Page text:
Review of Arium: Discover
This post contains affiliate links, which are marked with a “*” in the name.
We created the world of Aeros with Arium: Create and had been planning to visit the world with Arium: Discover for a while. It is a steampunk world with the existence of aliens and airships. In Tricube Tales we started our journey and came across a passage that would lead to unknown worlds. That’s where we started, converting the characters from Tricube Tales into Arium: Discover and experiencing a hexcrawl based on the Mausritter Hexcrawl Templates and the suggestions and rules from the wonderful The Vast in the Dark* .
But what does Arium: Discover offer us after Arium: Create is a world-building tool or method?
- Publisher: Adept Icarus
- Release Date: 2021
- Language: English
- Pages: 76
- Format: PDF / Print
- Price: 10 $ / 19,95 $ for Softcover Standard Book Color / 19,95 $ for Print and PDF on DriveThruRPG*
Arium: Discover picks up where Arium: Create ends. We created our world. The Big Picture, the places, the cultures, the characters, and also McGuffins or other gadgets or objects of the world. We can now use one of the created characters from Arium: Create or create our own character to play in this self-created world. It’s not a polished world yet, but it’s enough to play this sketch of a setting and fill it with more life during or afterwards. It’s about discovering your own world, and Arium: Discover offers us a full-fledged role-playing game for as many genres as possible.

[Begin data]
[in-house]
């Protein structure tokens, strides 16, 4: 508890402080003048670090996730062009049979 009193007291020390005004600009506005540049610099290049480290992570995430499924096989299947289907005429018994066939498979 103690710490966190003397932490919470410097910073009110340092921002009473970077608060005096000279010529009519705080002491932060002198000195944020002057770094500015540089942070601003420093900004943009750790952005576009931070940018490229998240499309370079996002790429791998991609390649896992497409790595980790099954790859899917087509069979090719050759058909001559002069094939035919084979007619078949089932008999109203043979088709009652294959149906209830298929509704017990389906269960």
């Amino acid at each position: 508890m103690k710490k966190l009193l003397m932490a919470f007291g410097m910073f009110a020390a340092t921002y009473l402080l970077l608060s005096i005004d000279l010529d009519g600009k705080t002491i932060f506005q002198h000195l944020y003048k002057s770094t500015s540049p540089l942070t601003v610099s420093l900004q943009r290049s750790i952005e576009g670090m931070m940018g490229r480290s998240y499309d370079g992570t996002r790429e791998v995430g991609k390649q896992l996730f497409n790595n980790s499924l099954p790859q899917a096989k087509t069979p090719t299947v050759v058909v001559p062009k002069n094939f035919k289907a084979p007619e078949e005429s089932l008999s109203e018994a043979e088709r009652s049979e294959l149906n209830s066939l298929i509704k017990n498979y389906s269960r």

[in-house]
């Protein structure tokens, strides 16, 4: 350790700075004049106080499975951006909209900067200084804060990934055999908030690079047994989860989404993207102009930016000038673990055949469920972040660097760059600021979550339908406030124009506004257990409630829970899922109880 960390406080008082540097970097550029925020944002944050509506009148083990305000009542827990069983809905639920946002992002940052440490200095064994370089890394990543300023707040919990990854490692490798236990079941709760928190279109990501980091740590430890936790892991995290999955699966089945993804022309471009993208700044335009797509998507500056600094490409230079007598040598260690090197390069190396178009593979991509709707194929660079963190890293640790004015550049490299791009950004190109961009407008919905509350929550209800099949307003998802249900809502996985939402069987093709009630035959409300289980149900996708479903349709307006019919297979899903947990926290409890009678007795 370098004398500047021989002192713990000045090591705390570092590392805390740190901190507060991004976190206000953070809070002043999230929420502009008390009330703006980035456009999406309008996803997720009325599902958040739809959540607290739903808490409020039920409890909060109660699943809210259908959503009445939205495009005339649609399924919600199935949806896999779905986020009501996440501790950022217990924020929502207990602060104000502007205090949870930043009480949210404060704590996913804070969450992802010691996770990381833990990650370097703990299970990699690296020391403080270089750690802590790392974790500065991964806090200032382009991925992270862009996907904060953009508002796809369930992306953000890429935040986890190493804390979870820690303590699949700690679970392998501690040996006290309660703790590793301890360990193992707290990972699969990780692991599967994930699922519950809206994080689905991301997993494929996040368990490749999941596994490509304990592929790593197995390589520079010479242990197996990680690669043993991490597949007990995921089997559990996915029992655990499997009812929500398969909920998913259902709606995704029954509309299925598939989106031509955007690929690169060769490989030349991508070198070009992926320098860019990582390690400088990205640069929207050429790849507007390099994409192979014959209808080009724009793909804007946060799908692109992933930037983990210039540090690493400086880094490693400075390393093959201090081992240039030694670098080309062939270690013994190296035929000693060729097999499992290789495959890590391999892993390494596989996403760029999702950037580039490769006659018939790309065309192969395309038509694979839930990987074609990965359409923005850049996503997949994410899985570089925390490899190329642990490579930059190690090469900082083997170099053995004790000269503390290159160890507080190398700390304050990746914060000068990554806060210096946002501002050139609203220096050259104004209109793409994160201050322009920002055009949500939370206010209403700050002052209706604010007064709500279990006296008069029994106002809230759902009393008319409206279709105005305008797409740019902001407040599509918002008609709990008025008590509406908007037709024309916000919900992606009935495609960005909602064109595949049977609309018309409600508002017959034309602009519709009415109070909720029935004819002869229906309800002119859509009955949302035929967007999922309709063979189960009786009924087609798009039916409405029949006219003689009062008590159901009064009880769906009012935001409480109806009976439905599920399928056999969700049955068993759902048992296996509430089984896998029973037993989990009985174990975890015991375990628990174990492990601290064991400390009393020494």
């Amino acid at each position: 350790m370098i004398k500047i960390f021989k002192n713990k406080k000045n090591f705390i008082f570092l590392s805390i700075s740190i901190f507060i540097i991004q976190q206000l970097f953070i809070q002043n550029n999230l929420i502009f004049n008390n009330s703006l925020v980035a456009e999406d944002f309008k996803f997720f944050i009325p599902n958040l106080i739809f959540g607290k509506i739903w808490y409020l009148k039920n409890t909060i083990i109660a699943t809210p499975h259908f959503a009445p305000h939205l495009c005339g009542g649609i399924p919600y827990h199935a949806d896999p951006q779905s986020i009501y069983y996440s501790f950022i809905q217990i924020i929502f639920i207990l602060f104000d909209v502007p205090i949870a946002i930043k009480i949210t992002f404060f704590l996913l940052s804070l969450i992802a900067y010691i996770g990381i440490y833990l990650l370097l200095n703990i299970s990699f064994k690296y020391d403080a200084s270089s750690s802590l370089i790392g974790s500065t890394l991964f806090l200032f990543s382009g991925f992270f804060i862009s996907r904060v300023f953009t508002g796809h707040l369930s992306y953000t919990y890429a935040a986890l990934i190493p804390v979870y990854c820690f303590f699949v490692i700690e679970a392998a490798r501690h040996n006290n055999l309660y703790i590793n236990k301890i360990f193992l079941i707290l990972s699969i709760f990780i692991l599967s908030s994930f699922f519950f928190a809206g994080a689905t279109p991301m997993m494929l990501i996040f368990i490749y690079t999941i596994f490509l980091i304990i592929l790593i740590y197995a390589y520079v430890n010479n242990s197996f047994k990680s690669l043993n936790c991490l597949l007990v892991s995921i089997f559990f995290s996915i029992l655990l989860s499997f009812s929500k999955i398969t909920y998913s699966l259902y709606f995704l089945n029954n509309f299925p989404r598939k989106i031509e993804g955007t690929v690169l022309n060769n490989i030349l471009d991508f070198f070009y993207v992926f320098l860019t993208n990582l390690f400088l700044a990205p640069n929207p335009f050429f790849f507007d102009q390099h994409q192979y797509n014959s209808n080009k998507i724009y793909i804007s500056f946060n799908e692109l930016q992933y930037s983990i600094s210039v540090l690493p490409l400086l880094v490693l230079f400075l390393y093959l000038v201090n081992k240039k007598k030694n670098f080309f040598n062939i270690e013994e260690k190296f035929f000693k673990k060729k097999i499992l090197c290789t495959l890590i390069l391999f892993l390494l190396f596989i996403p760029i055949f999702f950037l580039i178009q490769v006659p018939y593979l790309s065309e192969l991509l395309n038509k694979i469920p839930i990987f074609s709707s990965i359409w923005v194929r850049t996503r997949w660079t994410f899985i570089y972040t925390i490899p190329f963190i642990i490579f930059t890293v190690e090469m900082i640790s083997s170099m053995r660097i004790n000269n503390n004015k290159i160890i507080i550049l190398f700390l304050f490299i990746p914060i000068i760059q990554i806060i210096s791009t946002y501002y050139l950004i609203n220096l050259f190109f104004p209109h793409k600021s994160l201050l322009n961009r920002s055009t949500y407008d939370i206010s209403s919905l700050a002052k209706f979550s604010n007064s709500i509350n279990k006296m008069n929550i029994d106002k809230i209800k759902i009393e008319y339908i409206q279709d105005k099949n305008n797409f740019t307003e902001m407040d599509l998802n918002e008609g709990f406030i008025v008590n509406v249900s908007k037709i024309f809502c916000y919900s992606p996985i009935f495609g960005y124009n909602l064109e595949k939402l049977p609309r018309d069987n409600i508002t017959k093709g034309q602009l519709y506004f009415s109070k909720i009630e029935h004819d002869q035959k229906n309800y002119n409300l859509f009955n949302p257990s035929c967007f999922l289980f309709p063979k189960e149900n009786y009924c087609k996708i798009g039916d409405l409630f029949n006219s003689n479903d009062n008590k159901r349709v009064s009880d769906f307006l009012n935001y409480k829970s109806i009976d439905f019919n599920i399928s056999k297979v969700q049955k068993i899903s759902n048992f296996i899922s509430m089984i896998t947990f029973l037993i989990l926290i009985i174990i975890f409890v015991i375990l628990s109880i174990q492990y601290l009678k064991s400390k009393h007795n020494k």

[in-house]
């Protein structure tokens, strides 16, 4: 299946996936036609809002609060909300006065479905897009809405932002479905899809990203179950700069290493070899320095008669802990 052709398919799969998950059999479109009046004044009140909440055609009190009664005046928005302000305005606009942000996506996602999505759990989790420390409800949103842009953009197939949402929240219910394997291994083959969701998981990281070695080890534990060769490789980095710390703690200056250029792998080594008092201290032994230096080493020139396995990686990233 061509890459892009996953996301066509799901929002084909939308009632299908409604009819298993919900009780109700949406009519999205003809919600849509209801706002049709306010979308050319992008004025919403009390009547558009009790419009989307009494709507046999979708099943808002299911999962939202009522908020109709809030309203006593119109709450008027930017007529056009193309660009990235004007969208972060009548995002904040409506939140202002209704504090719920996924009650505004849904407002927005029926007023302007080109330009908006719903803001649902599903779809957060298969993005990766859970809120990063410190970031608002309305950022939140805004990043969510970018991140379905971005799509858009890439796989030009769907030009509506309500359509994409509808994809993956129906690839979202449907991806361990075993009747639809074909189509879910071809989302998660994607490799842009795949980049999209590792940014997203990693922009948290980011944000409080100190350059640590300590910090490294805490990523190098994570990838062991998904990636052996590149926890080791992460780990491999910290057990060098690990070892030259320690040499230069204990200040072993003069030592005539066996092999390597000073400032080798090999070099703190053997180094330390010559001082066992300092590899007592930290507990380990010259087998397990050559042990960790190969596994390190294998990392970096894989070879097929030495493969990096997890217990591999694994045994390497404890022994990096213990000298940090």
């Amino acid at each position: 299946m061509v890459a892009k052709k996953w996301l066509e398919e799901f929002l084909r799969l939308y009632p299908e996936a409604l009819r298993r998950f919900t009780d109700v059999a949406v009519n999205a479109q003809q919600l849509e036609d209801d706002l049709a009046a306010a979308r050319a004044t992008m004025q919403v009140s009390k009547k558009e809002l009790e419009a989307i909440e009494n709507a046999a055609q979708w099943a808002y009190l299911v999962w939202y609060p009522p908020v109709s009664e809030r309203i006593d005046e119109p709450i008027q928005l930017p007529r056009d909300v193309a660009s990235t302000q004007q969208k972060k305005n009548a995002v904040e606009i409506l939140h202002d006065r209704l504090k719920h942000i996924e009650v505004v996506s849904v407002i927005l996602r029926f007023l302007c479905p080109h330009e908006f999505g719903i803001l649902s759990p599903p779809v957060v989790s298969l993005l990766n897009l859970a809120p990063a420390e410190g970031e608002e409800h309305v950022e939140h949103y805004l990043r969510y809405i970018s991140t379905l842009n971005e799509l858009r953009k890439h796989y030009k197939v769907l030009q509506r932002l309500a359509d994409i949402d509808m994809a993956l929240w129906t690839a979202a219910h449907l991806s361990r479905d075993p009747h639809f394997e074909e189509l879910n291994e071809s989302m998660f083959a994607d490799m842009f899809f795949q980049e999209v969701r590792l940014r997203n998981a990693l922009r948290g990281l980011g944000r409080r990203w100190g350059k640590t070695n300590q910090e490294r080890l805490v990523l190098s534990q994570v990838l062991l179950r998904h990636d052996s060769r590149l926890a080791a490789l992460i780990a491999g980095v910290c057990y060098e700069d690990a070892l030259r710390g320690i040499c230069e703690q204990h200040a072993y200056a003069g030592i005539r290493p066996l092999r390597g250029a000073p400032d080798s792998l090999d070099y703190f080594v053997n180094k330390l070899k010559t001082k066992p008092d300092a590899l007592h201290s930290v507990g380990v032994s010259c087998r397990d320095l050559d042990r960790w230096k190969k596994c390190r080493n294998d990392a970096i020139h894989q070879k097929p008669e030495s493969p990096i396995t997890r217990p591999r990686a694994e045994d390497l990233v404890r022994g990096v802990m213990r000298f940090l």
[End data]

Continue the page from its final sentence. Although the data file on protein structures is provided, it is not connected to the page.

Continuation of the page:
Since Arium: Discover is a generic role-playing game, it offers different game modes for different types of games. What the game mode selection actually means is how competent the player’s characters are. The game mode indicates how many Discovery Tokens a character has at the beginning and the maximum number it can have during a game session. At the same time, it gives the number of points for the attributes during the character creation through the game mode. Arium: Discover distinguishes the following game modes:
Heroic. This is epic fantasy or the story of superheroes. The challenges seem impossible, while the characters themselves can still have their slice-of-life situations.
Normal. These are the stories of ordinary people, like you and me. They have no superpowers and are no more powerful than the other characters in the world. They might be on the trail of a mysterious disappearance or protecting their small village from the evil world.
Hardcore. This mode is for people who like it a bit more realistic and deadly. In the rulebook, the reference to Game of Thrones is made with the kind words “We’re looking at you, George R.R. Martin”.
As already mentioned, you can use the characters from Arium: Create or create your own character with Arium: Discover. Each character has primary attributes and derived attributes, which are based on the primary attributes. Depending on the game mode, there are different amounts of character points (CP), which are distributed to the primary attributes. Also depending on the game mode are the qualities and goodies of the character. Qualities are characteristics of the character and can be abilities, advantages and disadvantages. Goodies are items, supernatural abilities or relationships of the setting or the character, which also have qualities, abilities or disadvantages.